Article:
The blockchain company Ripple announced the hiring on Wednesday of Kahina Van Dyke, a banking industry veteran who recently worked as Facebook’s global payments director, as its new senior vice president of business and corporate development. The company also said head cryptographer, David Schwartz, would assume the role of chief technology officer.
The hirings come amid an ongoing campaign by Ripple to persuade the financial industry to use XRP—a cryptocurrency of which Ripple owns enormous stores—to facilitate cross-border payments.
In an interview with Fortune, Van Dyke cited her experience in getting banks to adopt once-radical technologies like apps and SMS communications, and observed that it will take a series of iterations before the financial industry is comfortable with cryptocurrency.
She also said the current international payment system, which primarily relies on a web of so-called correspondent banks, is ready for a shakeup.
“We’ve been having problems with cross-border payments for 30 years,” said Van Dyke, noting that overseas money transfers can take days and result in unpredictable fees. Van Dyke added that the pace of change at banks is very slow compared to the “move-fast culture” she experienced at Facebook.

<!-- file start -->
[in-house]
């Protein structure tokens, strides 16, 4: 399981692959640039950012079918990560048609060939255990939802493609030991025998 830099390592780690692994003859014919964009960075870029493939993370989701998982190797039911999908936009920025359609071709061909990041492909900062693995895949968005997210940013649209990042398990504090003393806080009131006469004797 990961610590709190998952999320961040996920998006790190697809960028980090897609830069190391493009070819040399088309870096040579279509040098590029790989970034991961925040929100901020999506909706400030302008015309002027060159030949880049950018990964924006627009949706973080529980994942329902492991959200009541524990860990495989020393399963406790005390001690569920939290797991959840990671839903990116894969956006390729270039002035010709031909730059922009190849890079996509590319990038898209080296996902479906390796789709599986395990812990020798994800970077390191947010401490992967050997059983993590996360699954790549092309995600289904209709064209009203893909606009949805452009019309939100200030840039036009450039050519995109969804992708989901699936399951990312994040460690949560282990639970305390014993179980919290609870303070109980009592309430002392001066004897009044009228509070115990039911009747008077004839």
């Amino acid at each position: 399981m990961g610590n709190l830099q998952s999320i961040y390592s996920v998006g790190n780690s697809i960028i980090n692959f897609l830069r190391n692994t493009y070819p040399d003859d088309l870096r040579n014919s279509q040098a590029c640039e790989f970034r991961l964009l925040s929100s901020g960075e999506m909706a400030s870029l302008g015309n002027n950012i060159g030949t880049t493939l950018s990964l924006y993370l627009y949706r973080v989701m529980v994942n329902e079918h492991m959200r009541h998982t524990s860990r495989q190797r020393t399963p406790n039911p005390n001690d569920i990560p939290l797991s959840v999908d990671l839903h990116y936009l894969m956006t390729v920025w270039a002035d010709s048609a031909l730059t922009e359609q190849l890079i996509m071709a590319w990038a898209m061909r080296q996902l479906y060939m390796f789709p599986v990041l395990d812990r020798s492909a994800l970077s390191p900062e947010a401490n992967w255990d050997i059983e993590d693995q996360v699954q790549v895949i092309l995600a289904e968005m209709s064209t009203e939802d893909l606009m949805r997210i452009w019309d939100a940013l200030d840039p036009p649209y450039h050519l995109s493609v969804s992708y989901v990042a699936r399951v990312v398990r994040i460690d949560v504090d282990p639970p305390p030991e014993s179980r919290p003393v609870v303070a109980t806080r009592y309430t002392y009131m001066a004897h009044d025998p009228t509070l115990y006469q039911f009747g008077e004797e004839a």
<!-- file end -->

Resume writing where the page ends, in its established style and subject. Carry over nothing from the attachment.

Van Dyke joins Ripple at a time when the financial industry is getting more familiar with blockchain’s distributed ledger software system, but has yet to use XRP or other cryptocurrencies in day-to-day operations.
Ripple claims XRP can serve as a source of liquidity, relieving financial institutions of the obligation to maintain capital in foreign reserve accounts. But the CEO of one financial giant, <a href="http://fortune.com/2018/01/11/ripple-moneygram-xrp-cryptocurrency-bank-transfers/">Western Union</a>, recently declared that its experiments with XRP had not resulted in significant savings in cost of efficiency. (Ripple claims the experiments were too small in scope to draw meaningful conclusions about XRP).
Meanwhile, the promotion of Schwartz to CTO is significant because he is replacing long-time predecessor, Stefan Thomas, who created many elements of Ripple’s blockchain technology.
“Building a global network of financial institutions who are using blockchain-based solutions is no small task, but we have the technical folks at Ripple to make it a reality. We’re also going to hire a lot more of them,” said Schwartz in a statement.
Ripple says Schwartz and his team will also be tasked with the further decentralization of the XRP Ledger, which records XRP transactions. Decentralization is important in part because the SEC has suggested that digital assets that can be influenced by a central actor must be registered as securities—a possible allusion to Ripple and its large store of XRP.